There are many other forms of pollution that effect the river outside of the water. A major problem, as in many waterways in urban areas, is trash. The stewardship team is responsible for the innovative trash trap installed at Nash Run. This is one way the AWS stewarship team is actively cleaning the river. Most notably, we sort and measure the trash collected in order to plan for advocacy goals. The data collected at AWS trash traps has helped pass the bag fee in DC (and measured its efficacy), the styrofoam/plastic foam ban in DC, Montgomery and Prince George's counties.
The Nash Run Trash Trap project was started as a response to this problem with the support and funding of the District Department of the Environment. The goal is to capture trash before it enters the main tidal Anacostia. The trash trap was installed around the mouth of Nash Run, which is the entrance to Kenilworth Marsh. Via this marsh, the water and trash flow into the tidal Anacostia, making it a good location to proactively catch the trash.
In February 2009, our first trash trap was installed. Although extremely effective, there was clogging in the trap and some trash still got through the barrier. Our observation and experience of the trap over the next two years gave us the knowledge to improve the effectiveness of the design. The new trap is gently angled at 5 degrees to the ground. The stream force will be used to push up trash, leaves, and branches on the screen to suppress the clogging. This allows stream water to flow through the trap as efficiently as possible. The modified and improved design was installed in June 2011. Since then, we have added one more trash trap at River Terrace, south of Nash Run, and also work with Earth Conservation Corps to maintain a trap at Diamond Teague, where the Anacostia meets the Potomac.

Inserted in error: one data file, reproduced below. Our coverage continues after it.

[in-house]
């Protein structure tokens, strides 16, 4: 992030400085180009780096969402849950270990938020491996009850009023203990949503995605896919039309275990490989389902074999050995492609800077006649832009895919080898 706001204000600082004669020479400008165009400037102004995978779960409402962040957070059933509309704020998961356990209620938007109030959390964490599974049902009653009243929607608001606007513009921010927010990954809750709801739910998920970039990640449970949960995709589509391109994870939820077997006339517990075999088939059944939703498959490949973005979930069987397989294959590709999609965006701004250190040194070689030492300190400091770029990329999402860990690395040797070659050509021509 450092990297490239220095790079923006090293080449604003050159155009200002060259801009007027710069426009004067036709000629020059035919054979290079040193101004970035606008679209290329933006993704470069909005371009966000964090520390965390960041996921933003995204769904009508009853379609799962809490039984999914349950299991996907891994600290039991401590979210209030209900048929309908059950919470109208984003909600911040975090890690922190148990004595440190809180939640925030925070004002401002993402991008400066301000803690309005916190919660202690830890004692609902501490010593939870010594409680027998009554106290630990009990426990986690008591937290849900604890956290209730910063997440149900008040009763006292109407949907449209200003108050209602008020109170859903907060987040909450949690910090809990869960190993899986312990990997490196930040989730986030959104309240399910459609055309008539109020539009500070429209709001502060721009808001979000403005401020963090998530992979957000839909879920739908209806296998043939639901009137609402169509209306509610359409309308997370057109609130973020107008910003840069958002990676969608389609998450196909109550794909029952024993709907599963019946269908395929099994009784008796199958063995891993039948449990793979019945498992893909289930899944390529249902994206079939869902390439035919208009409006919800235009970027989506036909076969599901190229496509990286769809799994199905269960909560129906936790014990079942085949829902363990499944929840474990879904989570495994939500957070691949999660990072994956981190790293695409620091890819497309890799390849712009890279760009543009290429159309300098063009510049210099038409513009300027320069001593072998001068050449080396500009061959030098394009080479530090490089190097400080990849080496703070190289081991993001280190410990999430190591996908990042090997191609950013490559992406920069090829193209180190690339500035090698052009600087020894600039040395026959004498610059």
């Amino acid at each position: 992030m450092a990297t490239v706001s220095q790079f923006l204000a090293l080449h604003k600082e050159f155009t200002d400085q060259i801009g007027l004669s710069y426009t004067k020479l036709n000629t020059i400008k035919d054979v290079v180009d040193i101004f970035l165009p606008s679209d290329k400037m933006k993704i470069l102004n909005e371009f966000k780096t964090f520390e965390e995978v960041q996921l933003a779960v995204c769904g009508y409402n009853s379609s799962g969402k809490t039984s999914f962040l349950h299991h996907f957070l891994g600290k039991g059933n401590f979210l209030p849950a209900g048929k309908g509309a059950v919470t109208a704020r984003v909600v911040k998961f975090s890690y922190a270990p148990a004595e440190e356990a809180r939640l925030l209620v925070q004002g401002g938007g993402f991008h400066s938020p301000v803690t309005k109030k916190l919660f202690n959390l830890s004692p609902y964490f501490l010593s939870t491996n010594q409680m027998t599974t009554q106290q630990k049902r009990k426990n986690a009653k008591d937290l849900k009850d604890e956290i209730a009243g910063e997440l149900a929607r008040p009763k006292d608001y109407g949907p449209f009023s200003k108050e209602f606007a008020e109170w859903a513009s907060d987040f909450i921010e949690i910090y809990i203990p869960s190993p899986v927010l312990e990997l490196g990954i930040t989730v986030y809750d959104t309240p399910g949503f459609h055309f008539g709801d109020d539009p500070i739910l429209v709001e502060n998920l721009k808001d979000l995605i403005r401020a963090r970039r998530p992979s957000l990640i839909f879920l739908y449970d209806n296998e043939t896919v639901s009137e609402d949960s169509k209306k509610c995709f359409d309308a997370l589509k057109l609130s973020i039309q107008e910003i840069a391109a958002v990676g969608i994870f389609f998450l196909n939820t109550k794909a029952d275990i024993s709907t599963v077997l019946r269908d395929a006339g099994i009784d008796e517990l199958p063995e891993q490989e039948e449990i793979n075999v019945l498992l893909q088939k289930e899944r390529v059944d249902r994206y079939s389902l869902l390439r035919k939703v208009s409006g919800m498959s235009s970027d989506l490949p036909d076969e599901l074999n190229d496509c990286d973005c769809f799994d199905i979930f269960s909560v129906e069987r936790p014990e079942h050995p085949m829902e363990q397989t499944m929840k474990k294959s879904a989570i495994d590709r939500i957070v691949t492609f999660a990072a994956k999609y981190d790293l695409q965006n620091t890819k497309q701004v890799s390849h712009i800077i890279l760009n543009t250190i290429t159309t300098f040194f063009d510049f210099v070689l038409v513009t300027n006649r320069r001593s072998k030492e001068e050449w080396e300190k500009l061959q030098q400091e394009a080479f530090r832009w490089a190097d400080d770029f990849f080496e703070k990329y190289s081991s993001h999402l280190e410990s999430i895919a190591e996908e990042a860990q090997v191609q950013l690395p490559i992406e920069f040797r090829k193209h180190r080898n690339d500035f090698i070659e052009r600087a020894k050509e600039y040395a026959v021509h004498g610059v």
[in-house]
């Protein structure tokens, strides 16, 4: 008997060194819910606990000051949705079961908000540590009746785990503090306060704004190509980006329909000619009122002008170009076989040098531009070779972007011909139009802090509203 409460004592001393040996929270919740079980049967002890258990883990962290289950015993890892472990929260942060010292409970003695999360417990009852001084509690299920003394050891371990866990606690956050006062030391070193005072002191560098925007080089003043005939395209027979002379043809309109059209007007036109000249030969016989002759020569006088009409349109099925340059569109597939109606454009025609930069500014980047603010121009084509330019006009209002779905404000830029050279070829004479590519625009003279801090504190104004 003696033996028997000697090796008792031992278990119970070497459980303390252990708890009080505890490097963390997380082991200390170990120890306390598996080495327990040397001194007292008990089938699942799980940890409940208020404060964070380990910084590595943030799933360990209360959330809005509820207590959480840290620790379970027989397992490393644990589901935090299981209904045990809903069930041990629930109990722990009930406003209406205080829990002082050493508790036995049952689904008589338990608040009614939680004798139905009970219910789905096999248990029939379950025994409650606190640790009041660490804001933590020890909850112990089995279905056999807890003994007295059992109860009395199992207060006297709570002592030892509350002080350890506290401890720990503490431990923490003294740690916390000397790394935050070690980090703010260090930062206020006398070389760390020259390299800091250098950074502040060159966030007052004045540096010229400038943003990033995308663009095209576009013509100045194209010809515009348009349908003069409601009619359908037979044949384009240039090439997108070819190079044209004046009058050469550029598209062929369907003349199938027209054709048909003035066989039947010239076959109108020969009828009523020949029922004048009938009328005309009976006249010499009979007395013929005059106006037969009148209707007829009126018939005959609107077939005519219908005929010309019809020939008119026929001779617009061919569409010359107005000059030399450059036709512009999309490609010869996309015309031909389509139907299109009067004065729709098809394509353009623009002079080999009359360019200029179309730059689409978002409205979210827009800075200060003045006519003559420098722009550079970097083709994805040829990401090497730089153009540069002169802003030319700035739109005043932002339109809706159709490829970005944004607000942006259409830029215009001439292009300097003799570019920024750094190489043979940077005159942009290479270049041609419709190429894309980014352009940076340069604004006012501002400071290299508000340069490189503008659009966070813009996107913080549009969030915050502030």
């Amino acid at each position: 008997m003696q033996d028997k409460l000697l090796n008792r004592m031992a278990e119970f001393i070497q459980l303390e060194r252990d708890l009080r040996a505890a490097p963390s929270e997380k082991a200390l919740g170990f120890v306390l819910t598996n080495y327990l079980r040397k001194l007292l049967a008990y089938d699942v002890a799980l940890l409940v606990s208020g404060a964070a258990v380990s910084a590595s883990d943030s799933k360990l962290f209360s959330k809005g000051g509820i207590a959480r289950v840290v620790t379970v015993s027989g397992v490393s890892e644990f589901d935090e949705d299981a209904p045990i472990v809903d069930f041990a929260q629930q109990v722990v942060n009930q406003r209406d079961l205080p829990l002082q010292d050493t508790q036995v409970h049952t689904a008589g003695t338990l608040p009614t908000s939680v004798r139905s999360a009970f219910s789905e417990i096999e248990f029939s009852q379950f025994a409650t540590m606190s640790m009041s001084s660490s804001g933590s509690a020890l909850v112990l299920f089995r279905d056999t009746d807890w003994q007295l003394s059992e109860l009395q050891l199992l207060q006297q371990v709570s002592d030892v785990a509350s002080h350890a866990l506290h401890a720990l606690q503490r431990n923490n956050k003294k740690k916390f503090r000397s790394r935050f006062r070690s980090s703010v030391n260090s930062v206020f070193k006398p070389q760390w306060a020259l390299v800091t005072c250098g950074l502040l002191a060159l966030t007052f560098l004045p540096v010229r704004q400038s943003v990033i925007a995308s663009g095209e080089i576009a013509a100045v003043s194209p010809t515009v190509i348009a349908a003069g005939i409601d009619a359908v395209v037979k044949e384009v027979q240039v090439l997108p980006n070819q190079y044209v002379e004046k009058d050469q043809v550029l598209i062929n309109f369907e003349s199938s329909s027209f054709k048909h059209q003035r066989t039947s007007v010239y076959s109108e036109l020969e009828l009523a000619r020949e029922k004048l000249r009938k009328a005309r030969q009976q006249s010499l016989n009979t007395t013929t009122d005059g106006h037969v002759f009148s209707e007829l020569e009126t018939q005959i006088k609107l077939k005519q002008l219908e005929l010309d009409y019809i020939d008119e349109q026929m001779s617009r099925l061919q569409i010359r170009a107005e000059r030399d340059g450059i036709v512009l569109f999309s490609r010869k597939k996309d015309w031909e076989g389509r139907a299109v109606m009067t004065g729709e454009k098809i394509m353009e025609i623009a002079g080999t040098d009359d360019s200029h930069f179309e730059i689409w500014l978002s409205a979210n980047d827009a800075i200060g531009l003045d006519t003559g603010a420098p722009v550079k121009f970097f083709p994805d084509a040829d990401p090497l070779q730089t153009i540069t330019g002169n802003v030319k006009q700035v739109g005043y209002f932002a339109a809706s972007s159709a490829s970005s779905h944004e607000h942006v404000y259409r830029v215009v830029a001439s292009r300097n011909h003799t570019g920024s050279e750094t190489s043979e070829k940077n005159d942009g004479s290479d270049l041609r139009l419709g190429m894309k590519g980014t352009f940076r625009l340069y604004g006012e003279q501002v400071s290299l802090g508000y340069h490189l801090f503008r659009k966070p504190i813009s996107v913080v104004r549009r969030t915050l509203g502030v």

The first design captured approximately 3,300 lbs of “pure trash,” meaning bottles and cans are emptied and organic matter such as leaves was removed, between February 2009 through June 2011. Trash was sorted into 47 categories for the first 2 years and the data on weight, number of pieces were collected. Then, the sorted trash was bagged into three major categories to allow AWS staff to study the trash characteristics by volume. Findings during the first 2 year study showed about 45% of trash was bottles and cans and 22% of trash was styrofoam. The detailed report is availabe online (https://doee.dc.gov/publication/demonstration-trash-reduction-technologies).
AWS has been persistently and patiently continuing to collect the data. The most recent volume analysis shows that only 4-5 % is Styrofoam thanks to the Styrofoam bans in DC, Prince George's and Montgomery Counties, and additional trash trap installed in Nash Run. About 42 % trash remains bottles and cans.
In addition to the trash trap being an effective tool to clean the Anacostia, its results are allowing AWS to gather concrete numbers to help fight for new legislation in the future.
It takes the support of many volunteers to help AWS maintain the trash trap. Look at our calendar of events to see when the next clean up of the Nash Run Trash Trap is for an opportunity to help clean the river alongside our AWS staff!